“We found that a systematic approach to promoting the participation of local suppliers is not yet in place and information gaps continue to be a weakness in DFID’s market-shaping work,” the report states.

The authors also call for “improved communication about procurement opportunities and a more sustained focus on market creation in partner countries.”

DFID’s key suppliers still in the dark

DFID also announced it would be reforming its key supplier management program. The effort was intended to improve communication and understanding between the donor and its key suppliers, which include for-profit businesses and major NGOs. However, the watchdog’s review found that the program could offer certain suppliers an unfair advantage over other, newer players.

“Some suppliers with a track record of delivering DFID programmes could, through the key supplier management programme, have advantages over new entrants that may have the unintended consequence of limiting competition,” the press release states.

Jessica Toale, executive at the Center for Development Results, a member organization of for-profit development firms, said the report reaffirmed “that DFID's use of contracts is competitive and delivers value for the taxpayer.” She also said CDR’s particularly welcomes the ICAI’s “call to level the playing field in terms of access to information to all suppliers and support SMEs and local participation in DFID's supplier market.”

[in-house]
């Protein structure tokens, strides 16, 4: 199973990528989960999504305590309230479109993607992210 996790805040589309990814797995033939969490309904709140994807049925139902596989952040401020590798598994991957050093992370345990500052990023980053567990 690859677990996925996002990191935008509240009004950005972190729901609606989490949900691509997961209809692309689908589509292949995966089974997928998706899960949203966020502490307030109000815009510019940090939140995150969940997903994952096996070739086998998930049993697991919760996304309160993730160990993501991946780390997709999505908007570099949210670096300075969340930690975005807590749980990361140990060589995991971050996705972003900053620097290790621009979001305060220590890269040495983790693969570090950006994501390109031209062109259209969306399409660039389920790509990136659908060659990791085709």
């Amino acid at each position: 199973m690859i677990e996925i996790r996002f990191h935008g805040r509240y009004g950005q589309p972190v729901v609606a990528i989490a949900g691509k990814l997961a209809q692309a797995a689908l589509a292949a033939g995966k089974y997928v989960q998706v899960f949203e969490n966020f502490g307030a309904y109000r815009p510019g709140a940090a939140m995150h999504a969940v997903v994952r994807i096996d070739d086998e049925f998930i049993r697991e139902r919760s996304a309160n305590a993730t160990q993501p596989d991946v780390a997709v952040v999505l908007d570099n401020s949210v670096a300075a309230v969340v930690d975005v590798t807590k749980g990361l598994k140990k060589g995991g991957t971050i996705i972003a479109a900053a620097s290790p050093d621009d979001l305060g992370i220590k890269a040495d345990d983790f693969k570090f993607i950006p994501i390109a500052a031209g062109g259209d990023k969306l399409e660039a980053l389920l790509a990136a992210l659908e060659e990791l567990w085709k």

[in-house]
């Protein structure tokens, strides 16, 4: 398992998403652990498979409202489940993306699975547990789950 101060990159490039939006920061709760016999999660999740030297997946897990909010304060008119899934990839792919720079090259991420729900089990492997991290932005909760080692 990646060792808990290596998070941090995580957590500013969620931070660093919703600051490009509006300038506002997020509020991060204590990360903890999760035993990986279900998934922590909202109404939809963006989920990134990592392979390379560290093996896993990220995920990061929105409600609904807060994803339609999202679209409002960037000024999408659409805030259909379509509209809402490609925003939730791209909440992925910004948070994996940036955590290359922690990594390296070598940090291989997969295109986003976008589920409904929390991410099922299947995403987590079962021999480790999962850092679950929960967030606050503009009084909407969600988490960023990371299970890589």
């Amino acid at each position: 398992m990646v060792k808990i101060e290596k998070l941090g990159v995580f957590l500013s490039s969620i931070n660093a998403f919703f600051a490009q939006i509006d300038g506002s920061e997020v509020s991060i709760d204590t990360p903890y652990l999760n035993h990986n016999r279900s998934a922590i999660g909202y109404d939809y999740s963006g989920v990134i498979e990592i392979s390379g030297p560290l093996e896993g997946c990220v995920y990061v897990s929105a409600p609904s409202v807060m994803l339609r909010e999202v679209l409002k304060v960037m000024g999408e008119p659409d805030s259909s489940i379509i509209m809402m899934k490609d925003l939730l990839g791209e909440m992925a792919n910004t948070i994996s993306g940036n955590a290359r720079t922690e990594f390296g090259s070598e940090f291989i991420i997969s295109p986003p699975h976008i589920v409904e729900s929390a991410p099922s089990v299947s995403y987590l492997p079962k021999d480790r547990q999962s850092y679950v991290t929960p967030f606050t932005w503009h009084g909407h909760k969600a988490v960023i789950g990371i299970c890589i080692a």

This was echoed by Tamsyn Barton, chief executive of Bond, a network of U.K. NGOs, who said that, while DFID has taken “positive steps” toward diversifying its supplier base, many of these procurement reforms will take time to play out, and that greater clarity is needed. In the short term, “CSOs will be keen to understand how they can become a key supplier and will need assurance that there is equal and fair access to opportunities,” she said.

For more U.K. news, views and analysis visit the Future of DFID series page, follow @devex on Twitter and tweet using the hashtag #FutureofDFID.

About the author

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    Sophie Edwards

    Sophie Edwards is a reporter for Devex based out of Washington D.C. and London where she covers global development news, careers and lifestyle issues. She has previously worked for NGOs, the World Bank and spent a number of years as a journalist for a regional newspaper in the U.K. She has an MA from the Institute of Development Studies and a BA from Cambridge University.